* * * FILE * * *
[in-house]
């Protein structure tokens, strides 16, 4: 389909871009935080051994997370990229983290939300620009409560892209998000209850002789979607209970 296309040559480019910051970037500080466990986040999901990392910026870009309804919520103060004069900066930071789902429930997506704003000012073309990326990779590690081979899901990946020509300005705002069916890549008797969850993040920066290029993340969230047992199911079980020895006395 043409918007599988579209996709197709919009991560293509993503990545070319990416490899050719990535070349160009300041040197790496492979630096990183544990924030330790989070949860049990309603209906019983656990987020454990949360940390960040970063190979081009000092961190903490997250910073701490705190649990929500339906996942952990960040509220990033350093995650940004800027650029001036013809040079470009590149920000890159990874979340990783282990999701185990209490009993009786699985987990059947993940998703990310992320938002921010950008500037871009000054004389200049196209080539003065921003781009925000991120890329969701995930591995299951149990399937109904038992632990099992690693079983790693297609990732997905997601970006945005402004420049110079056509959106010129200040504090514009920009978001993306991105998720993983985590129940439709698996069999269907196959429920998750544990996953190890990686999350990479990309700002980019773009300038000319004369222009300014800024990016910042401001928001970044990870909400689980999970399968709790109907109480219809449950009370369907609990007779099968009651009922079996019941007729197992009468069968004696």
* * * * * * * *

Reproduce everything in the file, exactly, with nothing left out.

[in-house]
């Protein structure tokens, strides 16, 4: 389909871009935080051994997370990229983290939300620009409560892209998000209850002789979607209970 296309040559480019910051970037500080466990986040999901990392910026870009309804919520103060004069900066930071789902429930997506704003000012073309990326990779590690081979899901990946020509300005705002069916890549008797969850993040920066290029993340969230047992199911079980020895006395 043409918007599988579209996709197709919009991560293509993503990545070319990416490899050719990535070349160009300041040197790496492979630096990183544990924030330790989070949860049990309603209906019983656990987020454990949360940390960040970063190979081009000092961190903490997250910073701490705190649990929500339906996942952990960040509220990033350093995650940004800027650029001036013809040079470009590149920000890159990874979340990783282990999701185990209490009993009786699985987990059947993940998703990310992320938002921010950008500037871009000054004389200049196209080539003065921003781009925000991120890329969701995930591995299951149990399937109904038992632990099992690693079983790693297609990732997905997601970006945005402004420049110079056509959106010129200040504090514009920009978001993306991105998720993983985590129940439709698996069999269907196959429920998750544990996953190890990686999350990479990309700002980019773009300038000319004369222009300014800024990016910042401001928001970044990870909400689980999970399968709790109907109480219809449950009370369907609990007779099968009651009922079996019941007729197992009468069968004696």